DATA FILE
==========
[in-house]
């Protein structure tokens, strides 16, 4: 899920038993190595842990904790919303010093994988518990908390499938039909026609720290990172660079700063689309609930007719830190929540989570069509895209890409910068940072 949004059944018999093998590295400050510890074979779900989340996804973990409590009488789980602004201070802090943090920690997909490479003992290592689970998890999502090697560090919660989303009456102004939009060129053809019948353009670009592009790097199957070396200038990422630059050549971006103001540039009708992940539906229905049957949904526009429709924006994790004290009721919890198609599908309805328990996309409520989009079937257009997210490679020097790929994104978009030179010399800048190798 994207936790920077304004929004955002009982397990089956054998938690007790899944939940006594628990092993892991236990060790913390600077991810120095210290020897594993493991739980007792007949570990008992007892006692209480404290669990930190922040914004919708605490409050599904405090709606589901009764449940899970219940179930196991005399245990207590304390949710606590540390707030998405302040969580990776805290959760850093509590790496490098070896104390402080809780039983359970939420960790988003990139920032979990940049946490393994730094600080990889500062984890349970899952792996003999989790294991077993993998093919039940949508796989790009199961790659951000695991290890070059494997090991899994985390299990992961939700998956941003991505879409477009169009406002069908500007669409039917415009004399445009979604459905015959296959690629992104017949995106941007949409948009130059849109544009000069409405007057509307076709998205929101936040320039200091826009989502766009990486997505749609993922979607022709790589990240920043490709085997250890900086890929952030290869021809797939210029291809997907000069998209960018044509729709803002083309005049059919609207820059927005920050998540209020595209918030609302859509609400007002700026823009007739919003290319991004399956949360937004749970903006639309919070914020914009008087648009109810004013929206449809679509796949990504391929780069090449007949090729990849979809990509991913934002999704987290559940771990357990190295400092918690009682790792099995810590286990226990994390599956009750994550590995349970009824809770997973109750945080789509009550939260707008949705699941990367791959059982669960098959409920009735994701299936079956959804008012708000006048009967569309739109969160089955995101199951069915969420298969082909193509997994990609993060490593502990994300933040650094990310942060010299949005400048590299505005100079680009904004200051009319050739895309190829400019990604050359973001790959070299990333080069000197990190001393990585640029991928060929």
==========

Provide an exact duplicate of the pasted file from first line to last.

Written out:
[in-house]
């Protein structure tokens, strides 16, 4: 899920038993190595842990904790919303010093994988518990908390499938039909026609720290990172660079700063689309609930007719830190929540989570069509895209890409910068940072 949004059944018999093998590295400050510890074979779900989340996804973990409590009488789980602004201070802090943090920690997909490479003992290592689970998890999502090697560090919660989303009456102004939009060129053809019948353009670009592009790097199957070396200038990422630059050549971006103001540039009708992940539906229905049957949904526009429709924006994790004290009721919890198609599908309805328990996309409520989009079937257009997210490679020097790929994104978009030179010399800048190798 994207936790920077304004929004955002009982397990089956054998938690007790899944939940006594628990092993892991236990060790913390600077991810120095210290020897594993493991739980007792007949570990008992007892006692209480404290669990930190922040914004919708605490409050599904405090709606589901009764449940899970219940179930196991005399245990207590304390949710606590540390707030998405302040969580990776805290959760850093509590790496490098070896104390402080809780039983359970939420960790988003990139920032979990940049946490393994730094600080990889500062984890349970899952792996003999989790294991077993993998093919039940949508796989790009199961790659951000695991290890070059494997090991899994985390299990992961939700998956941003991505879409477009169009406002069908500007669409039917415009004399445009979604459905015959296959690629992104017949995106941007949409948009130059849109544009000069409405007057509307076709998205929101936040320039200091826009989502766009990486997505749609993922979607022709790589990240920043490709085997250890900086890929952030290869021809797939210029291809997907000069998209960018044509729709803002083309005049059919609207820059927005920050998540209020595209918030609302859509609400007002700026823009007739919003290319991004399956949360937004749970903006639309919070914020914009008087648009109810004013929206449809679509796949990504391929780069090449007949090729990849979809990509991913934002999704987290559940771990357990190295400092918690009682790792099995810590286990226990994390599956009750994550590995349970009824809770997973109750945080789509009550939260707008949705699941990367791959059982669960098959409920009735994701299936079956959804008012708000006048009967569309739109969160089955995101199951069915969420298969082909193509997994990609993060490593502990994300933040650094990310942060010299949005400048590299505005100079680009904004200051009319050739895309190829400019990604050359973001790959070299990333080069000197990190001393990585640029991928060929």